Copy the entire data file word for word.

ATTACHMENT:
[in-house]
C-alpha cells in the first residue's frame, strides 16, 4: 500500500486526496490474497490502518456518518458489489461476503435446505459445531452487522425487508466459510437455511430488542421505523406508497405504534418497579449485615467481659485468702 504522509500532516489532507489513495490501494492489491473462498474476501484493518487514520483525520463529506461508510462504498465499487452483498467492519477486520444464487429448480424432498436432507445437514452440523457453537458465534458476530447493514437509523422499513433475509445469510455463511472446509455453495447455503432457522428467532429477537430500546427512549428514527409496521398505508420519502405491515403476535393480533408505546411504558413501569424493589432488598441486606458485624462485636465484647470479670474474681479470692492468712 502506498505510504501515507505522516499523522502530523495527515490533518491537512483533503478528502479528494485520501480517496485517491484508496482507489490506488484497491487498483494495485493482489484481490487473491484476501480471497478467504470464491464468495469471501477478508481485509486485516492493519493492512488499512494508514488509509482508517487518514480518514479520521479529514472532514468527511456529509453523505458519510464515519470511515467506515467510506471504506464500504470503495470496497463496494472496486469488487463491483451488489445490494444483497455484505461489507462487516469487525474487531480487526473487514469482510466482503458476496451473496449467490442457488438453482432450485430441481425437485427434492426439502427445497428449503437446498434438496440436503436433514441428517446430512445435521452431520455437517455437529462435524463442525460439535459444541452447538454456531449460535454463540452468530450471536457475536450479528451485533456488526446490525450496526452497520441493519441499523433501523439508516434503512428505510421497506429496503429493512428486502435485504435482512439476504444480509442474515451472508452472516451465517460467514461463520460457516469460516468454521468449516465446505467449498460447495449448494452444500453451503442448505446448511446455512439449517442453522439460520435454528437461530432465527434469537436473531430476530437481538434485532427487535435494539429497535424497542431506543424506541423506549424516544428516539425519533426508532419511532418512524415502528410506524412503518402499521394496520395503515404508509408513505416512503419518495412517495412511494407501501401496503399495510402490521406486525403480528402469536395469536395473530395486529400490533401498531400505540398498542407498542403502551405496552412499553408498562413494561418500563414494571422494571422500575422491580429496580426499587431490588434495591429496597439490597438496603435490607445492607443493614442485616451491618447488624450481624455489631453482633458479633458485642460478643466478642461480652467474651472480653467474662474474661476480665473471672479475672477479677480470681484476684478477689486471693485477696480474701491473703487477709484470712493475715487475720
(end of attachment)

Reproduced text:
[in-house]
C-alpha cells in the first residue's frame, strides 16, 4: 500500500486526496490474497490502518456518518458489489461476503435446505459445531452487522425487508466459510437455511430488542421505523406508497405504534418497579449485615467481659485468702 504522509500532516489532507489513495490501494492489491473462498474476501484493518487514520483525520463529506461508510462504498465499487452483498467492519477486520444464487429448480424432498436432507445437514452440523457453537458465534458476530447493514437509523422499513433475509445469510455463511472446509455453495447455503432457522428467532429477537430500546427512549428514527409496521398505508420519502405491515403476535393480533408505546411504558413501569424493589432488598441486606458485624462485636465484647470479670474474681479470692492468712 502506498505510504501515507505522516499523522502530523495527515490533518491537512483533503478528502479528494485520501480517496485517491484508496482507489490506488484497491487498483494495485493482489484481490487473491484476501480471497478467504470464491464468495469471501477478508481485509486485516492493519493492512488499512494508514488509509482508517487518514480518514479520521479529514472532514468527511456529509453523505458519510464515519470511515467506515467510506471504506464500504470503495470496497463496494472496486469488487463491483451488489445490494444483497455484505461489507462487516469487525474487531480487526473487514469482510466482503458476496451473496449467490442457488438453482432450485430441481425437485427434492426439502427445497428449503437446498434438496440436503436433514441428517446430512445435521452431520455437517455437529462435524463442525460439535459444541452447538454456531449460535454463540452468530450471536457475536450479528451485533456488526446490525450496526452497520441493519441499523433501523439508516434503512428505510421497506429496503429493512428486502435485504435482512439476504444480509442474515451472508452472516451465517460467514461463520460457516469460516468454521468449516465446505467449498460447495449448494452444500453451503442448505446448511446455512439449517442453522439460520435454528437461530432465527434469537436473531430476530437481538434485532427487535435494539429497535424497542431506543424506541423506549424516544428516539425519533426508532419511532418512524415502528410506524412503518402499521394496520395503515404508509408513505416512503419518495412517495412511494407501501401496503399495510402490521406486525403480528402469536395469536395473530395486529400490533401498531400505540398498542407498542403502551405496552412499553408498562413494561418500563414494571422494571422500575422491580429496580426499587431490588434495591429496597439490597438496603435490607445492607443493614442485616451491618447488624450481624455489631453482633458479633458485642460478643466478642461480652467474651472480653467474662474474661476480665473471672479475672477479677480470681484476684478477689486471693485477696480474701491473703487477709484470712493475715487475720